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Why a Healthy Nervous System is key to Well-Being

21st July 2020

When it comes to mental health, the focus has always been very much on the mind. We are regularly told that it’s our thoughts that determine how we feel, and how we respond to and cope with stress. But it turns out that that’s not the full story. Nowhere near.

Recent developments in neuroscience mean that it’s now the nervous system rather than the mind that is being positioned as the centrepiece of emotional well-being.

The nervous system can be defined as a complex network of nerves and cells that carry messages to and from the brain and spinal cord to various parts of the body.

The Accelerator & Brake

The traditional view was that there are only two aspects to the nervous system.

Firstly, there’s the sympathetic aspect, which acts like an accelerator, increasing our energy and arousal levels to meet the demands of a specific task when required. This branch of the nervous system is recruited in the stress response when our body is activated to fight or flee from danger.

The parasympathetic branch on the other hand is like a brake, and is responsible for the ‘freeze’ or ‘shut down’ response. The brain chooses this pathway when we perceive that we are in a life-threatening situation in which fight or flight are not options. This response is often seen when we experience a traumatic event.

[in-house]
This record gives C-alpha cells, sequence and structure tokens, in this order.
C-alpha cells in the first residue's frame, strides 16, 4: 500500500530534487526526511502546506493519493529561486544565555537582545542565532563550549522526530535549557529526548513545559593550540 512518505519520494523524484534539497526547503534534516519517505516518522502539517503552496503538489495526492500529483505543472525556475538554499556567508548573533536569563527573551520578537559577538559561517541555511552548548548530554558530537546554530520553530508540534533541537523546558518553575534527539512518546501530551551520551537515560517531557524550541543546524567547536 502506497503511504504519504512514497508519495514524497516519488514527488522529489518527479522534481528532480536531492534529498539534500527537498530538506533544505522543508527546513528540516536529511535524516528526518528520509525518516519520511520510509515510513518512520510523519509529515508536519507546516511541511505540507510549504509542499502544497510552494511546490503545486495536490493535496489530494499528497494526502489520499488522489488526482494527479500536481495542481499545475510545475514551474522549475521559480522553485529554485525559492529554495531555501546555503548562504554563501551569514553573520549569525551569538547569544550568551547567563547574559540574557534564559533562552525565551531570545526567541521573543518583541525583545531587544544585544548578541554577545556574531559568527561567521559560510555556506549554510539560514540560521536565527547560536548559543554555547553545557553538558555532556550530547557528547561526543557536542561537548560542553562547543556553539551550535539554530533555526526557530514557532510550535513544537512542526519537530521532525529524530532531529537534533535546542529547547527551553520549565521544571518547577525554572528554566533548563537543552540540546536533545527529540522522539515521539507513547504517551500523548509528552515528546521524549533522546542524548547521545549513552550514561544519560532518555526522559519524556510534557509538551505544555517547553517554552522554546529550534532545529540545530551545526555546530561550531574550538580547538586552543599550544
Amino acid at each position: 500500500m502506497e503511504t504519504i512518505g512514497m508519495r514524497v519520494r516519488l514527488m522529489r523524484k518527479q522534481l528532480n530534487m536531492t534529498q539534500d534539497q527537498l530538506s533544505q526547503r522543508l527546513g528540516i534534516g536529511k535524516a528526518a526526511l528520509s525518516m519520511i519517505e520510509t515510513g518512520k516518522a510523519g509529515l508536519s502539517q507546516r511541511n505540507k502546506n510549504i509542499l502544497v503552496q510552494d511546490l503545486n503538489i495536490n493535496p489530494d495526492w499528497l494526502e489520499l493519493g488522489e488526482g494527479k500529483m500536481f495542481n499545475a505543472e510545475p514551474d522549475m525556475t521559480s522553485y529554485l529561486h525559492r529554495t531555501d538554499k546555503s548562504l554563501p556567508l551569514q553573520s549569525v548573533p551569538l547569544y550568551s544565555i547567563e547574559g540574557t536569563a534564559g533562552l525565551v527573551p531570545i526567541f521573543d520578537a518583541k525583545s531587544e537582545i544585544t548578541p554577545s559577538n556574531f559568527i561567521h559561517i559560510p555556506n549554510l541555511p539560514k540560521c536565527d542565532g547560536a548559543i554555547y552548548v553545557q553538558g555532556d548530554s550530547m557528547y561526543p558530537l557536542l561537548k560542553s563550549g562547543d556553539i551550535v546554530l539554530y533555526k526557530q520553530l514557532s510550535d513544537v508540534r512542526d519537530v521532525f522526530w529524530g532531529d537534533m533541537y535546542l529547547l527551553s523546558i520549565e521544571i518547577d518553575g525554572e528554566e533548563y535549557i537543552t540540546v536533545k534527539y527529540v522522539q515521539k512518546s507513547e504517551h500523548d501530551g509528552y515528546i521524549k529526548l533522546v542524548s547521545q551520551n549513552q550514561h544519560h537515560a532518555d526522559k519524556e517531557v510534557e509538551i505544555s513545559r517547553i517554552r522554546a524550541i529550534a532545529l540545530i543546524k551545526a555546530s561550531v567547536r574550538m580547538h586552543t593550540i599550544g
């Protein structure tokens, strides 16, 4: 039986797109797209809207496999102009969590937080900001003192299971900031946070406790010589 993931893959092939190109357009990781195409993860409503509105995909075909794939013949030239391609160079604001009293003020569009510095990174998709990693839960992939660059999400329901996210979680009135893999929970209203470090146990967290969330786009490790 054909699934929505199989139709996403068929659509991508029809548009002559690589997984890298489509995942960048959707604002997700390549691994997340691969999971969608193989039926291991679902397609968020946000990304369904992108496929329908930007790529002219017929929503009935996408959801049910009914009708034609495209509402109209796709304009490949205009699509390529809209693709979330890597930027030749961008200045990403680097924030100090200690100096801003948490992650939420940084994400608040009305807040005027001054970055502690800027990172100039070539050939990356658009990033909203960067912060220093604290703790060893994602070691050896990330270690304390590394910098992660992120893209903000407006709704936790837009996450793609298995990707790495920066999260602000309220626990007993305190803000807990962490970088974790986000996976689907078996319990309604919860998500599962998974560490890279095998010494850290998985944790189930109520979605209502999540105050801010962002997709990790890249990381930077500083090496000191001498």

The Drivers Seat

However, a third part of the nervous system has now been identified and is referred to as the social engagement system. This branch of the nervous system is in the driver’s seat when we feel safe.

We now know that human beings scan their environments with the central issue being safety. For example, hearing a twig snapping behind you may activate the fight or flight response if the nervous system interprets this as a threat.

In contrast, when approached by a loving partner, our nervous system quickly reads ‘safety’ as exemplified by the physiology of his/her body and face, especially perhaps their eyes and voice tone.

This scanning process happens not only in the brain but in the gut. Threats in the environment are detected directly by the body and messages are then sent up to the brain. This process is called Neuroception, and it’s not a conscious process.

We can proceed quickly to fight or flight without having to consciously process the information, as to take the time to do so may not result in survival.

What’s Your Gut Telling You?

We know that the brain is a storyteller, constructing narratives about ourselves and the world. What isn’t so well known is that it does this by taking its cues from the state of the nervous system at any given moment.

In other words, if your nervous system is in a flight or fight state, you will perceive the world as a dangerous place and will also be more likely to have a negative self-perception. It also means that no amount of positive thinking will change these perceptions all the time your nervous system is still perceiving threats.

“There are various ways of changing the state of your nervous system and taking you into safety, which involve changing the physiological state of the body and the information that is being received by the gut and relayed to the brain,” says Khody Damestani, co-founder of mental fitness company, MyMindPal.

“These include deep breathing with an emphasis on a slow exhalation, producing certain sounds and vocalisations, and spending time with people that you feel connected to.

“Regulating our emotions and managing stress has as much to do with our bodies as it does our minds. Learning ways to impact the state of our nervous system reveals another important route to emotional well-being.”

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